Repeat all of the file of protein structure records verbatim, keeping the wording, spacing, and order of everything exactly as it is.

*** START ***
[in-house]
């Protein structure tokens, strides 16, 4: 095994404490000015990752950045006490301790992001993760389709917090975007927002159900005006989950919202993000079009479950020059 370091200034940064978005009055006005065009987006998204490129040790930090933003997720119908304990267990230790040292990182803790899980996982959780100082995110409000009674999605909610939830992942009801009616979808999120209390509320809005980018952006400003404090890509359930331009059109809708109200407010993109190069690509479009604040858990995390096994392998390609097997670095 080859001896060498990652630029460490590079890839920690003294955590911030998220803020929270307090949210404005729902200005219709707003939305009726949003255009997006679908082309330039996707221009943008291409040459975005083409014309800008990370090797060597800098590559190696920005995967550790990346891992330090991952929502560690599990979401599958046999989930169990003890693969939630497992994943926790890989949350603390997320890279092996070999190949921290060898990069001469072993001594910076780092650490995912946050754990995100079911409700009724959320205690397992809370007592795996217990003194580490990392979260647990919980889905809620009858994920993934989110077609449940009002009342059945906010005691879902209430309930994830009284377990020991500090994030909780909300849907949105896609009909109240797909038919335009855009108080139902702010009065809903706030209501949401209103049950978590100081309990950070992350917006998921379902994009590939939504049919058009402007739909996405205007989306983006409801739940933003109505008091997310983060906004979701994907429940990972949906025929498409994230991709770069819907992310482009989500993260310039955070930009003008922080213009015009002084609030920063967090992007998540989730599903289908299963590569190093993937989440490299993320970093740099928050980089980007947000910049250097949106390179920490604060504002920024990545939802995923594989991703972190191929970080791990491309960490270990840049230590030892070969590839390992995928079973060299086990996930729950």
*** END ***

[in-house]
């Protein structure tokens, strides 16, 4: 095994404490000015990752950045006490301790992001993760389709917090975007927002159900005006989950919202993000079009479950020059 370091200034940064978005009055006005065009987006998204490129040790930090933003997720119908304990267990230790040292990182803790899980996982959780100082995110409000009674999605909610939830992942009801009616979808999120209390509320809005980018952006400003404090890509359930331009059109809708109200407010993109190069690509479009604040858990995390096994392998390609097997670095 080859001896060498990652630029460490590079890839920690003294955590911030998220803020929270307090949210404005729902200005219709707003939305009726949003255009997006679908082309330039996707221009943008291409040459975005083409014309800008990370090797060597800098590559190696920005995967550790990346891992330090991952929502560690599990979401599958046999989930169990003890693969939630497992994943926790890989949350603390997320890279092996070999190949921290060898990069001469072993001594910076780092650490995912946050754990995100079911409700009724959320205690397992809370007592795996217990003194580490990392979260647990919980889905809620009858994920993934989110077609449940009002009342059945906010005691879902209430309930994830009284377990020991500090994030909780909300849907949105896609009909109240797909038919335009855009108080139902702010009065809903706030209501949401209103049950978590100081309990950070992350917006998921379902994009590939939504049919058009402007739909996405205007989306983006409801739940933003109505008091997310983060906004979701994907429940990972949906025929498409994230991709770069819907992310482009989500993260310039955070930009003008922080213009015009002084609030920063967090992007998540989730599903289908299963590569190093993937989440490299993320970093740099928050980089980007947000910049250097949106390179920490604060504002920024990545939802995923594989991703972190191929970080791990491309960490270990840049230590030892070969590839390992995928079973060299086990996930729950």